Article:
Adhesive Dentistry

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Adhesive Dentistry

Adhesive Dentistry


Over the past 45 years, dental bonding systems have evolved with variations in chemistry, application, mechanism, technique, and effectiveness. This evolution accompanied the development of improved esthetic dental materials, notably composite resin and ceramic, and an increasing demand by patients for esthetic dentistry. In 1999, approximately 86 million direct resin restorations were placed (Dunn, 2003). With respect to indirect restorations, approximately 2.5 million veneers, 38 million resin/ceramic crowns, and 1.1 million ceramic/porcelain inlays were placed, in addition to metal-based crowns and bridges and core/post and core build-ups. All direct resin restorations require bonding, and indirect restorations either require or are candidates for bonding. As the demand for bonded esthetic restorations has continued to increase, the evolution of bonding agents has accelerated. Let us quickly review dental adhesives according to a series of generations, allowing us to understand the characteristics of each group.

One of the primary goals of root canal treatment is to eliminate bacteria from the root canal system to the greatest possible extent . Bacteria have been shown to be the etiology for apical periodontitis and to be the cause of endodontic failure. One of the goals in restoring of the tooth after root canal treatment should be to prevent recontamination of the root canal system. Gross contamination can occur during the restorative process from poor isolation or poor aseptic technique. Contamination can also occur from loss of a temporary restoration or if leakage occurs. The same things can occur with a “permanent” restoration, but “permanent” materials tend to leak less than temporary materials. Exposure of gutta-percha to saliva in the pulp chamber results in migration of bacteria to the apex in a matter of days. Endotoxin reaches the apex even faster.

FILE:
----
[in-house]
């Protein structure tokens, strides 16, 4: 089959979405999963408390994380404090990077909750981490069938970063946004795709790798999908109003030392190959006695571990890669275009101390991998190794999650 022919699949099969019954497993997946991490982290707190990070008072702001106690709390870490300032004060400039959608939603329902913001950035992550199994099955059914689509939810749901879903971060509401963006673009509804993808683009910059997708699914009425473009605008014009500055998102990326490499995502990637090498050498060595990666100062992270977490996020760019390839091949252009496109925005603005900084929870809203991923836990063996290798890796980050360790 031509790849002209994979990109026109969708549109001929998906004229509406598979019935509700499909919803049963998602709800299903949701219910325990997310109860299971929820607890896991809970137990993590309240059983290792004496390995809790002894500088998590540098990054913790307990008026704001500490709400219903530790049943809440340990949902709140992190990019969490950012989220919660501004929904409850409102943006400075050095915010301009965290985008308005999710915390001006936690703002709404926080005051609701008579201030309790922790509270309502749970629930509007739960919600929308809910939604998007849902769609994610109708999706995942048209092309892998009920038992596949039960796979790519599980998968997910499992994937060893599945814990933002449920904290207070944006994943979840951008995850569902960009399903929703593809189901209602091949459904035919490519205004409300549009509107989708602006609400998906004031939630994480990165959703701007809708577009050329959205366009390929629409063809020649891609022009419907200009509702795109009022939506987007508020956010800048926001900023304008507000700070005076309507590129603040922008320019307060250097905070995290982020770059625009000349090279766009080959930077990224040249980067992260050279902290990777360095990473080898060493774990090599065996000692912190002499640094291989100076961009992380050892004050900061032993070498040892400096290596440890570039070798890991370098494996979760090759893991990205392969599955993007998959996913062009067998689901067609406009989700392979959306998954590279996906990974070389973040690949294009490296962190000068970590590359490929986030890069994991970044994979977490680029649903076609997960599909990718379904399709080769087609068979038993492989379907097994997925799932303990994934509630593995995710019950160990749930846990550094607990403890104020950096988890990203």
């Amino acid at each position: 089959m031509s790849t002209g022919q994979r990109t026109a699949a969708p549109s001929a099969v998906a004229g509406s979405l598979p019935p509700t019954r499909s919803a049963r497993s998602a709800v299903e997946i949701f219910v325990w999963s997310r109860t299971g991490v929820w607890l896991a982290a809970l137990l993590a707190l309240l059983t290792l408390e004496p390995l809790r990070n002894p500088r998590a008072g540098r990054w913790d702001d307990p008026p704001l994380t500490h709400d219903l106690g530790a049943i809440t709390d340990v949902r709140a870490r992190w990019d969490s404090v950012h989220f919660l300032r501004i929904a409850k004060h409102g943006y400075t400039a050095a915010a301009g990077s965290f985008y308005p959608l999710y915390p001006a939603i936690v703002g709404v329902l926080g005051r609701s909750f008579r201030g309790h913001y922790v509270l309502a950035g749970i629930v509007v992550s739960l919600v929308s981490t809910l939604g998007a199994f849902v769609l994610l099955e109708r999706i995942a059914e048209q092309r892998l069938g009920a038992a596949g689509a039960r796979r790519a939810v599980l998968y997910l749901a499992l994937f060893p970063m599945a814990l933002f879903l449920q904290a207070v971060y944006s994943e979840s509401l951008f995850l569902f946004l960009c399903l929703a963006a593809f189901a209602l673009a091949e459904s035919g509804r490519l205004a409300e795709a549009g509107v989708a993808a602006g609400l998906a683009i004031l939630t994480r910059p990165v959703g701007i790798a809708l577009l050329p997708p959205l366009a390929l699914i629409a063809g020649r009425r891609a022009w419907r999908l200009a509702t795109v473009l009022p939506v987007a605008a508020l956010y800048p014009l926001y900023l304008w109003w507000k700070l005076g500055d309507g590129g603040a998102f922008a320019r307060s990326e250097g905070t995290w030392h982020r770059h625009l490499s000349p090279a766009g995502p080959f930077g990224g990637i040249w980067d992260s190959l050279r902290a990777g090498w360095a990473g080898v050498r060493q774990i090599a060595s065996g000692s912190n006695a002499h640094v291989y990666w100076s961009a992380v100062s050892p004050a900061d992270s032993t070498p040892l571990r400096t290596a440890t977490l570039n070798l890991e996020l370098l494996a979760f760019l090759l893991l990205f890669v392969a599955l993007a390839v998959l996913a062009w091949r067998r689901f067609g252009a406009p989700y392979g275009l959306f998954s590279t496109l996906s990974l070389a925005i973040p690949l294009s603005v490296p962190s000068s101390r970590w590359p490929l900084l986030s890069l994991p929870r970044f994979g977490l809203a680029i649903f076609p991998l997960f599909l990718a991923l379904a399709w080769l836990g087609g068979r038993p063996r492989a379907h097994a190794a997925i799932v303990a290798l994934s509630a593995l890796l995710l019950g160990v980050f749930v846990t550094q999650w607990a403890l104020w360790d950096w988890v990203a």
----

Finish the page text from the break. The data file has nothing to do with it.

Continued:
Bonding Agents

First and Second Generation

The first- and second-generation bonding agents used during the 1960s and 1970s did not recommend etching the dentin, but instead relied on adhesion to the attached smear layer. The weak bond strength (2MPa-6MPa) to the smear layer still allowed dentin leakage with clinical margin stain (Pedigao et al. 2001).

Third Generation

The third-generation systems of the 1980s introduced acid etching of dentin and a separate primer designed to penetrate the dentin tubules as a method to increase bond strength.3 These systems increased bond strength to dentin (12MPa-15MPa) and decreased dentin margin failure. With time, however, margin staining caused clinical failure (Miller, 2002).

Fourth Generation

The fourth-generation adhesive systems of the early 1990s used chemistry that penetrated both etched and decalcified dentin tubules and dentin substrate, forming a “hybrid” layer of collagen and resin. Fusayama5 and Nakabayashi6 described the penetration of resin into dentin as giving high bond strengths and a dentin seal. In fact, Kanca introduced the idea of “wet bonding” with these systems. Products in this category include All-Bond® 2 (Bisco), OptiBond® FL (Kerr), and Adper™ Scotchbond™ Multipurpose (3M ESPE). These bonding agent systems have the longest track record as far as research goes and they perform well clinically.

In fact, OptiBond FL, an 18-year-old product, received the Product of the Year award ...
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